This is a story about love and what we all can learn about commitment, compassion, and more. About caregiving and embracing a spouse as she struggles with dementia. About remembering and always celebrating the good times, while managing the down times with grace, without complaint. It’s a love so strong that even the new rules of the COVID-19 pandemic can’t keep them apart.
It’s a story about our neighbor, Jimmie Thurmond and his wife, Melissa.
As Jimmie tells it, “In August of 1956, I’m in Houston on business, sitting at the same table as Tommy Hogan, a long-time friend. During our conversation, he wrote a name and a telephone number on a cocktail napkin – Mitzi Strock Emerson 1-4961. He handed me the napkin and said ‘call her.’”
He stuffed the napkin into a pocket in his sports coat and promptly forgot about it.
“A month later, I was in Dallas, and I found that napkin in my sports coat.”
“It was September 21, 1956. I called the number and we talked for what seemed like forever. I invited her to join me for the Notre Dame/SMU Football game that night. She said yes.”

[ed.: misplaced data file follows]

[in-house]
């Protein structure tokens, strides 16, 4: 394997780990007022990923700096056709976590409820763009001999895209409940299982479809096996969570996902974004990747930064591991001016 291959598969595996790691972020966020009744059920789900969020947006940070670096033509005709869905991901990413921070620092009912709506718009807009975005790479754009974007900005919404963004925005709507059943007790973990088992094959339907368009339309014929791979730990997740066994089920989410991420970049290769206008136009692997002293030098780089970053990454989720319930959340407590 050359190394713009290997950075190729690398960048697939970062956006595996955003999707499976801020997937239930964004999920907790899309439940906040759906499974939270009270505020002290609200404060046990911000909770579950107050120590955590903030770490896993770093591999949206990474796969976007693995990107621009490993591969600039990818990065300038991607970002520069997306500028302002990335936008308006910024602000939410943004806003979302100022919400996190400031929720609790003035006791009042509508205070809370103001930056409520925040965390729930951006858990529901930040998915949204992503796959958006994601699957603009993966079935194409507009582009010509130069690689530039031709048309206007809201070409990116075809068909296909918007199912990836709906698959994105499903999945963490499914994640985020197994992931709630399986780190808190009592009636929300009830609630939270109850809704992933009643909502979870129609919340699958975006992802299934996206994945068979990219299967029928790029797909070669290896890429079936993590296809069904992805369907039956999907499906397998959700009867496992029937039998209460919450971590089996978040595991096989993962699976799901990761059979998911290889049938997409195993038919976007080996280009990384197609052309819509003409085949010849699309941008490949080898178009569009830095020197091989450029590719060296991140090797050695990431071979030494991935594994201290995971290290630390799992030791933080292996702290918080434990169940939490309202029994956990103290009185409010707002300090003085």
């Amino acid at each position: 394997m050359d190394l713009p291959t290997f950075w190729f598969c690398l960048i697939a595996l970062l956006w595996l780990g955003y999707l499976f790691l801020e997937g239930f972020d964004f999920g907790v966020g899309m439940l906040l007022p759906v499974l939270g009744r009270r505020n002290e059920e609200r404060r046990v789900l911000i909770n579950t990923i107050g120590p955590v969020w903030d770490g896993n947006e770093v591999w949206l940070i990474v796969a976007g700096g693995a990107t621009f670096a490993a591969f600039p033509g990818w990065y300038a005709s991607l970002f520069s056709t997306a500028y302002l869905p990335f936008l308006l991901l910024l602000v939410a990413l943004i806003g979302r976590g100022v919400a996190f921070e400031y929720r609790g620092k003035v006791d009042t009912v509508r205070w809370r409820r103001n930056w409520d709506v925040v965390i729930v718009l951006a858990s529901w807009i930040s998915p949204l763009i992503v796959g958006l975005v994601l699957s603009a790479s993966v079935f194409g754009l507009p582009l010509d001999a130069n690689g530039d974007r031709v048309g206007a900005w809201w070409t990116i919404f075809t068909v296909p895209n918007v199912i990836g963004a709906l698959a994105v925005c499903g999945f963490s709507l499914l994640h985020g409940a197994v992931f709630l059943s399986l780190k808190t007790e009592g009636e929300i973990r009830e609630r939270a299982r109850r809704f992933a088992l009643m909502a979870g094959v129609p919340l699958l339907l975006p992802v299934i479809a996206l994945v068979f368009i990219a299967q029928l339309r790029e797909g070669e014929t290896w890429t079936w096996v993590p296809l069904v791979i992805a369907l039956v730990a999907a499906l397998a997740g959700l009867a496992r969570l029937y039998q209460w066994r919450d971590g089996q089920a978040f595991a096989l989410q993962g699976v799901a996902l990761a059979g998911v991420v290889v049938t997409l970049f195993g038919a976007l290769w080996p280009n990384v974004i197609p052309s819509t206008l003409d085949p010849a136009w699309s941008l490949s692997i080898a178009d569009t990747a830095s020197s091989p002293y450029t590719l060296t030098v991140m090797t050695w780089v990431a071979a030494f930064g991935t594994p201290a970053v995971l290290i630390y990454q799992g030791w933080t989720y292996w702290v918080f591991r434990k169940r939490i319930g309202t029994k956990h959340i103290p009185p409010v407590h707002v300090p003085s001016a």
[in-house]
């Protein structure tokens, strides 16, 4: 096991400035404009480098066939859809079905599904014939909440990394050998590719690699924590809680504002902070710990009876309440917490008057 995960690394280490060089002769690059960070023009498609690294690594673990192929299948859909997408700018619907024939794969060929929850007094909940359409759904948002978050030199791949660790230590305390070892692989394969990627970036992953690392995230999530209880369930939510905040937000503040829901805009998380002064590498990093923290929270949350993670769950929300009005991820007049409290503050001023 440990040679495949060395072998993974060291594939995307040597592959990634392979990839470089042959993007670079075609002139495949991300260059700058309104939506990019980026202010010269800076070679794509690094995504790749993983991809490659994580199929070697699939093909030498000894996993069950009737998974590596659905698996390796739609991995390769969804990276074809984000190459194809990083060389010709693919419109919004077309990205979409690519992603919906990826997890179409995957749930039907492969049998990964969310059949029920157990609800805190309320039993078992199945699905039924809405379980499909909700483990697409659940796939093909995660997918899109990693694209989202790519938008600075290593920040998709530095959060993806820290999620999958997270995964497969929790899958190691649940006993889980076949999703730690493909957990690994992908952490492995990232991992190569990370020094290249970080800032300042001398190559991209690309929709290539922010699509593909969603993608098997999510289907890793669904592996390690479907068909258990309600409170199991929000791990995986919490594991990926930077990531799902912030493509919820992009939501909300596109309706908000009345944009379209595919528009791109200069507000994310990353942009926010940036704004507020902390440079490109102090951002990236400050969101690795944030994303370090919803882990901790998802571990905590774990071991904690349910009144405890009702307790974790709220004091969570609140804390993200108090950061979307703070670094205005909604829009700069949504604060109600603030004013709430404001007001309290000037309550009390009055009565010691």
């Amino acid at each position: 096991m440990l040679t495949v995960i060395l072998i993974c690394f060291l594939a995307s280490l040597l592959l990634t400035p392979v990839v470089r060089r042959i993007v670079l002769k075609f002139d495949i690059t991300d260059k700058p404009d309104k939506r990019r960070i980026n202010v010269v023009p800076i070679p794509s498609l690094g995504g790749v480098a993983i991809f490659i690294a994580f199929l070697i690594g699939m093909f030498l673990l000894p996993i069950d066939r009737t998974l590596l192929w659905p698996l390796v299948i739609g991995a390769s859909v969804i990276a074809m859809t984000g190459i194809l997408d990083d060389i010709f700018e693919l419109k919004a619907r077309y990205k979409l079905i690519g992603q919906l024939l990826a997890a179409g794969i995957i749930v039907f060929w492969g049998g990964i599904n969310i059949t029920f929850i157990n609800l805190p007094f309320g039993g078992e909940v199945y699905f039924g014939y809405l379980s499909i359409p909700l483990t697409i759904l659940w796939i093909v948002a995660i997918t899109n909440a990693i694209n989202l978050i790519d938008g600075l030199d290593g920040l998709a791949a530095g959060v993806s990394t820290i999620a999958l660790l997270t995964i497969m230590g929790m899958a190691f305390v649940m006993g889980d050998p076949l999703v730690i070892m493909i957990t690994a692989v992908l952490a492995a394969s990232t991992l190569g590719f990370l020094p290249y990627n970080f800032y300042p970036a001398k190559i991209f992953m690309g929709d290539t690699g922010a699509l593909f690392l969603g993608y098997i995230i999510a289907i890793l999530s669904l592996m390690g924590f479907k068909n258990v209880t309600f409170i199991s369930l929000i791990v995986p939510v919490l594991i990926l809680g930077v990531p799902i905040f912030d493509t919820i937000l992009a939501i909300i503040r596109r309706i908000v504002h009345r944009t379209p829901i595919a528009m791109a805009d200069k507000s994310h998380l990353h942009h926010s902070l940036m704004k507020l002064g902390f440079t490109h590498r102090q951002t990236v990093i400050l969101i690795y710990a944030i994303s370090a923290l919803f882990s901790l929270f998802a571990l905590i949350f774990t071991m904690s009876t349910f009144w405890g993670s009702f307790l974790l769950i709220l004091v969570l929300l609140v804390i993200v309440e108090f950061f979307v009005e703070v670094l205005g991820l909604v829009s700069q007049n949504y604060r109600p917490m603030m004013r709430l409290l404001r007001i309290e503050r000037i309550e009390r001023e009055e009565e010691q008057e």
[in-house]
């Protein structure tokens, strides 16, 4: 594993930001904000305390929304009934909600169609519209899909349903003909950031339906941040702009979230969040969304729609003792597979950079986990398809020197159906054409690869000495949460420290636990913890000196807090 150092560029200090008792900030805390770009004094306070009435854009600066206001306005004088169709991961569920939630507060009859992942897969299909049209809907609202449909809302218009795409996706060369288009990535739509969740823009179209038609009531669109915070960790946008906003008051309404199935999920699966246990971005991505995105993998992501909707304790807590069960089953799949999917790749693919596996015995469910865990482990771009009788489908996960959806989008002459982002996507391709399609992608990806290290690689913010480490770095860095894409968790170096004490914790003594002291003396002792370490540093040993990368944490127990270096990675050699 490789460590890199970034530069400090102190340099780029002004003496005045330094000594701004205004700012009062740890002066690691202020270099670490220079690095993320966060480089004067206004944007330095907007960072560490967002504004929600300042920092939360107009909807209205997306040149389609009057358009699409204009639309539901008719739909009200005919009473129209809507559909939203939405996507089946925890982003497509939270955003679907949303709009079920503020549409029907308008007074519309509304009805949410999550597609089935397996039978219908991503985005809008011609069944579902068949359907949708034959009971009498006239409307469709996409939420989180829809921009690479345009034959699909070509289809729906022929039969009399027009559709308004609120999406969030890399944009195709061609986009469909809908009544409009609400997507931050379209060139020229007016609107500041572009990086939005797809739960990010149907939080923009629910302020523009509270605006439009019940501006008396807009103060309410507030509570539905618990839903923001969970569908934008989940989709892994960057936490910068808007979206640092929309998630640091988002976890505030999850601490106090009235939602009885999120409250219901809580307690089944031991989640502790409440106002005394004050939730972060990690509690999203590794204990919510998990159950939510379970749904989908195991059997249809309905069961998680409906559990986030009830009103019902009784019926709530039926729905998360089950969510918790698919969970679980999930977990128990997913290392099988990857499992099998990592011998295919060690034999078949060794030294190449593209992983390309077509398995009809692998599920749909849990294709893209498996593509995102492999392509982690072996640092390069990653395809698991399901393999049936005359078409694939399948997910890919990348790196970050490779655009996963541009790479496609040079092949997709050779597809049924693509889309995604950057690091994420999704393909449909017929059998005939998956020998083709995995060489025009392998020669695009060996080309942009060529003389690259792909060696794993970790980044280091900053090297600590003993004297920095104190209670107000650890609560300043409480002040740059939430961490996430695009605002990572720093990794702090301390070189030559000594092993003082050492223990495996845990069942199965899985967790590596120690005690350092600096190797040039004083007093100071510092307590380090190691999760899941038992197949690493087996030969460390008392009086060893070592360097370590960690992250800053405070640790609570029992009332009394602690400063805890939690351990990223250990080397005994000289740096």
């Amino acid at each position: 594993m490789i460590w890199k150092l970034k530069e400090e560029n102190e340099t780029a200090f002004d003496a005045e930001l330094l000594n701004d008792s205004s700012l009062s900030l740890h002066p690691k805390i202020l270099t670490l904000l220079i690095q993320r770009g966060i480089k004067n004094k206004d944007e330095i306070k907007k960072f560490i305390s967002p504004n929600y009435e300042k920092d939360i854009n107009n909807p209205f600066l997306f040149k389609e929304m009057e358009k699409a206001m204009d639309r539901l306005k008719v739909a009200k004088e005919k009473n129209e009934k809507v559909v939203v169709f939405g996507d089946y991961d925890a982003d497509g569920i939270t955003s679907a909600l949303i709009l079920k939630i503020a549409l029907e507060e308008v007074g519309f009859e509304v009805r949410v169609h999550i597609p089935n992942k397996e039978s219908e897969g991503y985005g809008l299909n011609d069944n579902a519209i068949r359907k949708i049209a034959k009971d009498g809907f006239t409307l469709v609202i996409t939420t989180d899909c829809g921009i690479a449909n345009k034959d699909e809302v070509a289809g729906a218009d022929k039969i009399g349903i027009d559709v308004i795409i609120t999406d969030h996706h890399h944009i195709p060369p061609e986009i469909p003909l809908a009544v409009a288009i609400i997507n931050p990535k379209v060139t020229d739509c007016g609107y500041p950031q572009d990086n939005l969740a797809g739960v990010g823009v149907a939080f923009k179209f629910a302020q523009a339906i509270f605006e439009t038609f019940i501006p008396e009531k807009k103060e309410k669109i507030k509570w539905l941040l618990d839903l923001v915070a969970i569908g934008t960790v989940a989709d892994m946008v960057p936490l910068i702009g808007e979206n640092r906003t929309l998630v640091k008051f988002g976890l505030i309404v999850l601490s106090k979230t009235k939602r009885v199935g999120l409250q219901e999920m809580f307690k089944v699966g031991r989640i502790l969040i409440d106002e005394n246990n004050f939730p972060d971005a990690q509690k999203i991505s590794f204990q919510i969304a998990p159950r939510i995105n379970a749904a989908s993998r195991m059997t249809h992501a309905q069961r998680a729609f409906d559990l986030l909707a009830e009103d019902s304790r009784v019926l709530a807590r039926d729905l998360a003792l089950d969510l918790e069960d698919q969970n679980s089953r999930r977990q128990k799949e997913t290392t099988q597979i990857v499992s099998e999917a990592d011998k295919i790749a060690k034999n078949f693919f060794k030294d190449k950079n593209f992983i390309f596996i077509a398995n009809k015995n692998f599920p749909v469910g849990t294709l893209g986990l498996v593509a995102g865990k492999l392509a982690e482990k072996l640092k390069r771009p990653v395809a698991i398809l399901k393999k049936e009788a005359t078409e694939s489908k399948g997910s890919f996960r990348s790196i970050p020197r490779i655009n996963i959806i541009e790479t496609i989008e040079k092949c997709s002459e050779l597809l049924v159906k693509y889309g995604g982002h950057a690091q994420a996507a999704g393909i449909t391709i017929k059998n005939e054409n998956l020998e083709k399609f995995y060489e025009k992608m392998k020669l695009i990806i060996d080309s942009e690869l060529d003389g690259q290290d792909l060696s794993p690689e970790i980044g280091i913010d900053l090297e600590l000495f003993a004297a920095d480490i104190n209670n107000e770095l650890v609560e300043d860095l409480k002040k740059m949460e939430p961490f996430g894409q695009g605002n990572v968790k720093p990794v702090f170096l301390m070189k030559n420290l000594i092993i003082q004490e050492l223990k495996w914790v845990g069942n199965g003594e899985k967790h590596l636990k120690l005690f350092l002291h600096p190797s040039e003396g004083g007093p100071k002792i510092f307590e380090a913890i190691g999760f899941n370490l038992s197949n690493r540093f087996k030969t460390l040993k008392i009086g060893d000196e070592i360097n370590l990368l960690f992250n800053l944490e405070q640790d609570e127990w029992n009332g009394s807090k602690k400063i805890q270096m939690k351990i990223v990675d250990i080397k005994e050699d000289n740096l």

“On the night of September 21, I knocked on her door. We’d never met. This very beautiful woman opened the door and I remember thinking, I was not in the market for a wife. I was about to go into the Air Force. We went out several times after that first date. Each time I began to see something beyond the incredible beauty. I began to see who she really was. Smart, funny, talented, and creative.”
As Jimmie recalls, “Strock was a runway model, a bluebonnet girl at the University of Texas. One of the most beautiful girls in the entire state of Texas. She modeled regularly at Neiman Marcus.”
“On October 12, 1956 we went to the Texas/ Oklahoma football game. I came to the realization that if I had her, that would be all I would ever need. And it worked out that way. She was 21, I was 22.”
“I noticed something in her eyes that night, something I had not seen before – there were ‘stars.’ Her hazel eyes shimmered in the moonlight. I knew I had found the wife I was not even looking for.”